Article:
She believes academics can have an important role in this area of discovering new technologies. Her personal dream is to create an iron-air battery.
“We have iron in abundance, and if we can combine that with air, that would be a very sustainable battery. But we’d have to make that work and then make it work safely. We’re not quite there yet,” she said.
A number of companies, such as OceanGrazer here in the North, use batteries to store excess energy generated from sustainable sources to be used during periods when there is less wind for example. However, is using batteries (some with older technologies) friendlier for the environment at the end of the day or are we better off with the status quo?
“There are issues with all kinds of sustainable alternatives. And you have to really think about where you use what and why. So what is the best storage solution or energy solution and what will you use it for? You’re probably not going to put a large hydrogen tank in your garden. And it doesn’t make sense to put portacabins full of batteries near a chemical plant either. So you have to really use to fuel the energy source best suited for the application,” Tromp replied.
Can the Netherlands play a role in this sector?
According to Tromp the country is already late to the game. However, she believes the Netherlands can play an important role and contribute many of its strengths. She described the country as one which has a long history of material science, an area she believes the Netherlands can make a difference in.
“We don’t have cell manufacturers and we don’t have an automotive industry. So that’s why I think a lot of people thought well, there’s no role for the Netherlands. But if we can come up with new chemistry which can be implemented elsewhere, that also provides a contribution,” Tromp said.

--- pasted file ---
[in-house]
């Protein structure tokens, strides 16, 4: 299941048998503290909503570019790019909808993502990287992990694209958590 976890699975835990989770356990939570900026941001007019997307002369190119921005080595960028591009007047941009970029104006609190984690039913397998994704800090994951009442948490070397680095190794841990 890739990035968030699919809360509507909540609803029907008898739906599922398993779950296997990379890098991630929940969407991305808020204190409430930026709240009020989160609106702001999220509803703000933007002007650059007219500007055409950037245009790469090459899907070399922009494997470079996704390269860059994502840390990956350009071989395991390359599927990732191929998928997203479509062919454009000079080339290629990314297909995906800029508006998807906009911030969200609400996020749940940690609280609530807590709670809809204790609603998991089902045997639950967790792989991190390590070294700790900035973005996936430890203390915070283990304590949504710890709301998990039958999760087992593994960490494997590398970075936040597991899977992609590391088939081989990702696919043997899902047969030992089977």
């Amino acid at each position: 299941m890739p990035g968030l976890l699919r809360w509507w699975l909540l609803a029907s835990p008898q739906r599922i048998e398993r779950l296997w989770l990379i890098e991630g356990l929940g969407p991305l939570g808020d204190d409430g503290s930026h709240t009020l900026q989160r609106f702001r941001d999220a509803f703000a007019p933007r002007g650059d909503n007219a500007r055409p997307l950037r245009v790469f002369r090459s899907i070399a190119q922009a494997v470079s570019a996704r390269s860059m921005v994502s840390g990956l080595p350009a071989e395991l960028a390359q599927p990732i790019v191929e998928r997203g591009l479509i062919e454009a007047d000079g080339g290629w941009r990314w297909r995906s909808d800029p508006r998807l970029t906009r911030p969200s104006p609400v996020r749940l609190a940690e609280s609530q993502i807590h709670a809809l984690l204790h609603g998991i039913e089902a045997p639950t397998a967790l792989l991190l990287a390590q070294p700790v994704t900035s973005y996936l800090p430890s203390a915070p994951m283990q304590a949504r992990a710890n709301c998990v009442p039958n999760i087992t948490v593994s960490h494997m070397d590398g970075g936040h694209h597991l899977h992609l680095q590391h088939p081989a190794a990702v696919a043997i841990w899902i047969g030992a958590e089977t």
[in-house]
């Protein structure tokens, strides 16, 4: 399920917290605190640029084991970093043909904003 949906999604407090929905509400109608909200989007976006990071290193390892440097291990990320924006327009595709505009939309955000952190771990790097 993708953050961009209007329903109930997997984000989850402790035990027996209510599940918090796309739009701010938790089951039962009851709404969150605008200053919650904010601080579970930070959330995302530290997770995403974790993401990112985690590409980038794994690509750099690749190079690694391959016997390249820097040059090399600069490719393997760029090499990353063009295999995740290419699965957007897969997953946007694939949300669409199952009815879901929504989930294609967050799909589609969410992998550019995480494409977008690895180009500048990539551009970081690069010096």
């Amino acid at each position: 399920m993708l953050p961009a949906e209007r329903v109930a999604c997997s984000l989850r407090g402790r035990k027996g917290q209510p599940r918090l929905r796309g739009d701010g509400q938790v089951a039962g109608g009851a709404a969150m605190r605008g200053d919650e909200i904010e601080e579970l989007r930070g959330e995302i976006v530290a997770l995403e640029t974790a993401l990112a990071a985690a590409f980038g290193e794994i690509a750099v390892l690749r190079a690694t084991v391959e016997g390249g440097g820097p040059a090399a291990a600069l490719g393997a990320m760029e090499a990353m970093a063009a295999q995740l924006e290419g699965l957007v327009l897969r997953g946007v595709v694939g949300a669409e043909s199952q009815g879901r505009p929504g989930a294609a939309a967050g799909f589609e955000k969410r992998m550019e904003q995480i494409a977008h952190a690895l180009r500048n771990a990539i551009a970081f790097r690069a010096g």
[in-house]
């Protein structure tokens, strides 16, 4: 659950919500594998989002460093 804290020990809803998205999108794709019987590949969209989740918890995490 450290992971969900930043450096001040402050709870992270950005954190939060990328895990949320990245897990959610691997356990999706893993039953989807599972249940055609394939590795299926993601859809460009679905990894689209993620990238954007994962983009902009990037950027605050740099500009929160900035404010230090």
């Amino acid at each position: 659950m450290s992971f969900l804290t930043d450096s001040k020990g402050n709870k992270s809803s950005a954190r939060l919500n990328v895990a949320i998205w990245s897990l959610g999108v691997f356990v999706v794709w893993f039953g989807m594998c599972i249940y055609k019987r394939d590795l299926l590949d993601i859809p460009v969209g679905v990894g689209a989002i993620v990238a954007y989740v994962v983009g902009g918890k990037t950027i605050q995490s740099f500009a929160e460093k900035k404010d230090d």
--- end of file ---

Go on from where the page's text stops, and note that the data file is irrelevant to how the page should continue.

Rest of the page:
The University of the North
Asked about the role the North of the Netherlands specifically can play in the battery technology space, Tromp said that there’s a lot happening here. She said that the local knowledge institutions collaborated to create the so-called University of the North. Together they’re training and educating people to be able to serve the different roles required for future battery technologies. She also said that this part of the Netherlands could also leverage its proximity to Germany to distribute energy abroad.
“So I think the ecosystem here is very good. There are a lot of small companies which we can link to and there is a seaport where there’s a lot of activity in different types of industries already. Battery-related research fits really well in that landscape where there’s a harbour that easily allows for the transportation of all kinds of things. And simply there is also still space to build something. So if you would want to build new companies or factories, there is still space in the North of the Netherlands,” Tromp explained.